Greatrakes seems to have been very religious. His outlook is grave but simple. He says himself, that ever since the year 1662 he has felt a strange impulse or persuasion that he has the gift of curing the King’s evil. This suggestion becomes so strong, that he strokes several persons, and cures them.

Three years afterwards, an epidemical fever is raging in the country, he is again persuaded that he can also cure the fever. He makes the experiment, and he affirms to his satisfaction that he cures all who come to him. At length, in April 1665, another kind of inspiration suggests to him, that he has the gift of healing wounds and ulcers. He even finds that he cures convulsions, the dropsy, and many other distempers.

On April 6, 1665, Robert Phayre, a former Commonwealth Governor of County Cork, is living at Cahermore, in that county, when he is visited by Greatrakes, who had served in his regiment in 1649. Greatrakes cures Phayre in a few minutes of an acute ague. John Flamsteed, the famous astronomer, then aged 19, goes to Ireland in August 1665 to be touched by Greatrakes for a natural weakness of constitution, but receives no benefit. Crowds flock to him from all parts, and he performs such extraordinary cures, that he is summoned into the Bishop’s court at Lismore, and, not having a licence for practising, is forbidden to lay hands on anyone else in Ireland.

In 1665, Greatrakes is invited to England by his old commander, Lord Broghill, now Earl of Orrery, to cure Anne, Viscountess Conway of an inveterate headache. He arrives in England in early 1666 but fails to cure the Viscountess. Undaunted, he travels through the country healing the sick.

King Charles II, being informed of it, summons Greatrakes to Whitehall. While unpersuaded that Greatrakes has miraculous power, the king does not forbid him to continue his ministrations.

Every day Greatrakes goes to a place in London where many sick persons, of all ranks in society, assemble. Pains, gout, rheumatism, convulsions, and so forth are allegedly driven by his touch from one body part to another. Upon reaching the extremities, all symptoms of these ailments cease. As the treatment consists entirely of stroking, Greatrakes is called The Stroker. He ascribes certain disorders to the work of evil spirits. When persons possessed by such spirits see Greatrakes or hear his voice, the afflicted fall to the ground or into violent agitation. He then proceeds to cure them by the same method of stroking. While many are skeptical, Greatrakes does find zealous advocates for the efficacy of his healing powers.

In 1667, Greatrakes returns to Ireland and resumes farming in 1668 on £1,000 a year. Although he lives for many years, he no longer keeps up the reputation of performing the strange cures which procured him a name. But in this his case is very singular, that on the strictest enquiry no sort of blemish is ever thrown upon his character, nor does any of those curious and learned persons, who espouse his cause, draw any imputation upon themselves.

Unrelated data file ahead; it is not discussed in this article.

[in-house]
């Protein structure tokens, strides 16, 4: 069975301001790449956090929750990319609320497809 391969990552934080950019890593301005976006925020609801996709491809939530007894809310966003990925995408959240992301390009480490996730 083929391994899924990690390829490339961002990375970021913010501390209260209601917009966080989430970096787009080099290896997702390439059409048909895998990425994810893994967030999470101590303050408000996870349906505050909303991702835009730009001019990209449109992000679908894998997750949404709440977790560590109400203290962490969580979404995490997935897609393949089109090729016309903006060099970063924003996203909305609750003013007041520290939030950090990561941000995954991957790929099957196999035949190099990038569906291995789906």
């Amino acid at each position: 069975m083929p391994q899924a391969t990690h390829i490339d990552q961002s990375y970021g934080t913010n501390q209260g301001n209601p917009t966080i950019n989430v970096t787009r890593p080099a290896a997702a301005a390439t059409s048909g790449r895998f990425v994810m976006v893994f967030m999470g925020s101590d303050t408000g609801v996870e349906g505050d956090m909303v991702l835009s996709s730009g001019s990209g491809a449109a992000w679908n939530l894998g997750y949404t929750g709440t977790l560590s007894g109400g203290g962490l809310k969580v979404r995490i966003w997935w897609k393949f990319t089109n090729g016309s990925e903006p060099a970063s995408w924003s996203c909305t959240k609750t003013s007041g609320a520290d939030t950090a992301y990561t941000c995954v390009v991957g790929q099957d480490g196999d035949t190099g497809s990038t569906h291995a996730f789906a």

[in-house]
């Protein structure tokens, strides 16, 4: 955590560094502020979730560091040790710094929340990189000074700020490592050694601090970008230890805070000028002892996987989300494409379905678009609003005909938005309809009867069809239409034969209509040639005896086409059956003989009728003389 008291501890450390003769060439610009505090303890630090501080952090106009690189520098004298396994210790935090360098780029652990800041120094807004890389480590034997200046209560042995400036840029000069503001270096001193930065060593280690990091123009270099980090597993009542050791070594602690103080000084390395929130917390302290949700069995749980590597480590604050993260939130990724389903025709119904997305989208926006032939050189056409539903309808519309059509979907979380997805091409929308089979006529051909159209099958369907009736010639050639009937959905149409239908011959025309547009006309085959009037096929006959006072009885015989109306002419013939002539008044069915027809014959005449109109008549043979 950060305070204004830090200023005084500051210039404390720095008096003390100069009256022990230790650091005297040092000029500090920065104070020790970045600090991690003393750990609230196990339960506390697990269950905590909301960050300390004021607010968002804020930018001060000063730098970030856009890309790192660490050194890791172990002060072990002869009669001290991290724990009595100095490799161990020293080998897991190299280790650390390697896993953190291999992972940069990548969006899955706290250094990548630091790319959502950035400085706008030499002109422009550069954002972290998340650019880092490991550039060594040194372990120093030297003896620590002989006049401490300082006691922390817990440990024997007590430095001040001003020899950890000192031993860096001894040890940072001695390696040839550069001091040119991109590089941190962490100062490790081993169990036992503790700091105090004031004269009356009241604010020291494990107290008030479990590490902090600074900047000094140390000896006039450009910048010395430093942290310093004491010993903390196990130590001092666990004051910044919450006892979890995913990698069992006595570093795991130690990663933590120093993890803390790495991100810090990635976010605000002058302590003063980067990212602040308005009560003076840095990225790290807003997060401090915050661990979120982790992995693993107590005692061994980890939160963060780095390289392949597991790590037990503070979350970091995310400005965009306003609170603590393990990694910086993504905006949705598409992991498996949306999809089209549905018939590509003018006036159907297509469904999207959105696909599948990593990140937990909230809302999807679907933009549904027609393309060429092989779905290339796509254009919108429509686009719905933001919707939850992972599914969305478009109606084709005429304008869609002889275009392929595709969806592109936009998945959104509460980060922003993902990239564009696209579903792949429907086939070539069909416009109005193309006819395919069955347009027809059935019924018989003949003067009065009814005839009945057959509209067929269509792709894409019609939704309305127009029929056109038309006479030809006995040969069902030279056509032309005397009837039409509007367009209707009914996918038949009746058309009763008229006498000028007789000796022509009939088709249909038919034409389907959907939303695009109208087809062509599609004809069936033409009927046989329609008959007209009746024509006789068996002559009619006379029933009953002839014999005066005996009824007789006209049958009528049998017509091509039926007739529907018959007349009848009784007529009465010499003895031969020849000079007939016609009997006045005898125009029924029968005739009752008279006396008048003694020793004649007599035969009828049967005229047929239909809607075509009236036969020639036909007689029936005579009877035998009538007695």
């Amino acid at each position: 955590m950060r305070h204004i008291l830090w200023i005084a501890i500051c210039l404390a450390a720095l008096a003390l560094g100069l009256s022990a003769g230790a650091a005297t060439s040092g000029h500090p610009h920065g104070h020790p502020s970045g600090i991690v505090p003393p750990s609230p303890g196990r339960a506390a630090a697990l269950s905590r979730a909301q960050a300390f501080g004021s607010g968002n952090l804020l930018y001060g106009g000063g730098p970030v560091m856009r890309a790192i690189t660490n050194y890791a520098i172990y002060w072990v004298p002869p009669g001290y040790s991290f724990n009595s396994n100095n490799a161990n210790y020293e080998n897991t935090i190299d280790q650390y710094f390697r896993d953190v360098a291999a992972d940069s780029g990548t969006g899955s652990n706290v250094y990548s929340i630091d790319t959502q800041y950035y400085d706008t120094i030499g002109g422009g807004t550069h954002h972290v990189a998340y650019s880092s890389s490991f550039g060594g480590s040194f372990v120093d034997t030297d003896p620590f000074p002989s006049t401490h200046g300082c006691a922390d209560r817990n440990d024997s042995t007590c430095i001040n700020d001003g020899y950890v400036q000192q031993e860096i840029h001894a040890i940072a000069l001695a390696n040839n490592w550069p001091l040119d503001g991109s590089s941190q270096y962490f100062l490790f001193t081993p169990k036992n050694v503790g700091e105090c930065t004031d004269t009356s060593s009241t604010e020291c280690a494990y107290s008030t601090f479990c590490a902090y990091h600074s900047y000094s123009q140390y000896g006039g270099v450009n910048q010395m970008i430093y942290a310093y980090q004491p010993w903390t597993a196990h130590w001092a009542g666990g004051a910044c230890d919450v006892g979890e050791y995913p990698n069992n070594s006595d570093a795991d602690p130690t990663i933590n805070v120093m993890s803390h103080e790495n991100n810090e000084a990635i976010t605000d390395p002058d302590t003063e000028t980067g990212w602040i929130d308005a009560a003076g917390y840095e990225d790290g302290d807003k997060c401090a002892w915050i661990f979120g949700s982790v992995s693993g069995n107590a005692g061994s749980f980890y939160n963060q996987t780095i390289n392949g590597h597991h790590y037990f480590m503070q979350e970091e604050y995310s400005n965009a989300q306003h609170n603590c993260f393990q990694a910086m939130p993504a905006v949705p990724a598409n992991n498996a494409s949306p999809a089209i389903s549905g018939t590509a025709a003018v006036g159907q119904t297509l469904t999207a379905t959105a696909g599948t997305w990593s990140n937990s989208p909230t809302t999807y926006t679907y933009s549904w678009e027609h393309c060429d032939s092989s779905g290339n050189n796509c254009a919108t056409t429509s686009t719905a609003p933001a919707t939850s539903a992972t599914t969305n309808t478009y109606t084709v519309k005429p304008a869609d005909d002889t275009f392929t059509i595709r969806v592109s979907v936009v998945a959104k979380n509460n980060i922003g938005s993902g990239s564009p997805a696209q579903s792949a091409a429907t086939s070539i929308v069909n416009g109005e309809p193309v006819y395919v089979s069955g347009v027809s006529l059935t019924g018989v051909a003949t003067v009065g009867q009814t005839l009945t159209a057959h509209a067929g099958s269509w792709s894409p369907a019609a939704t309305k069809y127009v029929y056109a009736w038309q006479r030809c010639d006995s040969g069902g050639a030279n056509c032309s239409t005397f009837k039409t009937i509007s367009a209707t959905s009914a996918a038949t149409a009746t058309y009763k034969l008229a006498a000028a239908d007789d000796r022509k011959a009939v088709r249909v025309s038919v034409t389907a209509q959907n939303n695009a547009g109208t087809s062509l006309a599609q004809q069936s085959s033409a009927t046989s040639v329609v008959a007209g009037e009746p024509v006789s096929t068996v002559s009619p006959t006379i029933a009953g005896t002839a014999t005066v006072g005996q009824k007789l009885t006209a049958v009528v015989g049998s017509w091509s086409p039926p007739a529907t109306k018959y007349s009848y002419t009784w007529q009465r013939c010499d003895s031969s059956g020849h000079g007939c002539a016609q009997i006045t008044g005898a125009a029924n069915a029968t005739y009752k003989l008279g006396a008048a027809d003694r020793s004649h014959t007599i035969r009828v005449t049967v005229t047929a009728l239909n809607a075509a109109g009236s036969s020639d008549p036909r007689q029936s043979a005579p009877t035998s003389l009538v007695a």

Greatrakes dies on November 28, 1682 at Affane, County Waterford. It is believed that he may be buried in Lismore Church or under the aisle of the old Affane Church near to his father.


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Birth of John Stearne, Founder of Irish College of Physicians

john-stearneJohn Stearne, Irish academic and founder of the Irish College of Physicians, is born at Ardbraccan, County Meath, on November 26, 1624.

At the time of Stearne’s birth, his grand-uncle, James Ussher, is Bishop of Meath. His father, John Stearne of Cambridge, who settled in County Down and married Mabel Bermingham, a niece of Ussher, is remote relation of Archbishop Richard Sterne.

Stearne enters Trinity College, Dublin at the age of fifteen in 1639, and obtains a scholarship in 1641. On the outbreak of the Irish Rebellion of 1641, Stearne leaves for England, and in 1643 goes to Cambridge, where he studies medicine at Sidney Sussex College, and collects material for his first work, Animi Medela. He remains at Cambridge about seven years, and then spends some time at Oxford, where he is welcomed by Seth Ward, then fellow of Wadham College. He is elected a fellow of Trinity College, Dublin in 1643, a position from which he is ejected by order of the Rump Parliament. Upon his return to Ireland in 1651 he is restored to his fellowship by Henry Cromwell, with whom he is on good terms, and to whom he dedicates one of his books.

In 1656 Stearne is appointed the first Hebrew lecturer in Trinity College, Dublin, receiving the degree of M.D. in 1658, and that of LL.D. in 1660. In 1659 he resigns his fellowship but is appointed to a senior fellowship in 1660, after the Restoration, receiving a dispensation from the statutes of the university respecting celibacy. He becomes in the same year professor of law. During his tenure of these various offices, Stearne practises as a physician in Dublin, obtaining special permission to reside outside the walls of the college.

Stearne is best known as the founder of the Irish College of Physicians. In 1660 he proposes to the university that Trinity Hall, situated in Back Lane, Dublin, then affiliated to the university, of which he has been constituted president in 1654, should be a college of physicians. The arrangement is sanctioned, and Stearne, on the nomination of the provost and senior fellows of Trinity College, in whom the appointment is vested, becomes its first president. No students are to be admitted who do not belong to Trinity College.

In 1662 Stearne is appointed for life professor of medicine in the university. In 1667 a charter is granted to the College of Physicians, under which a governing body of fourteen fellows is constituted, of whom Sir William Petty is one, with Stearne at their head as president for life.

Stearne dies in Dublin on November 18, 1669, and is buried, by his own request, in the chapel of Trinity College, where his epitaph, by his friend Henry Dodwell the elder, describes him as Philosophus, Medicus, summusque Theologus idem.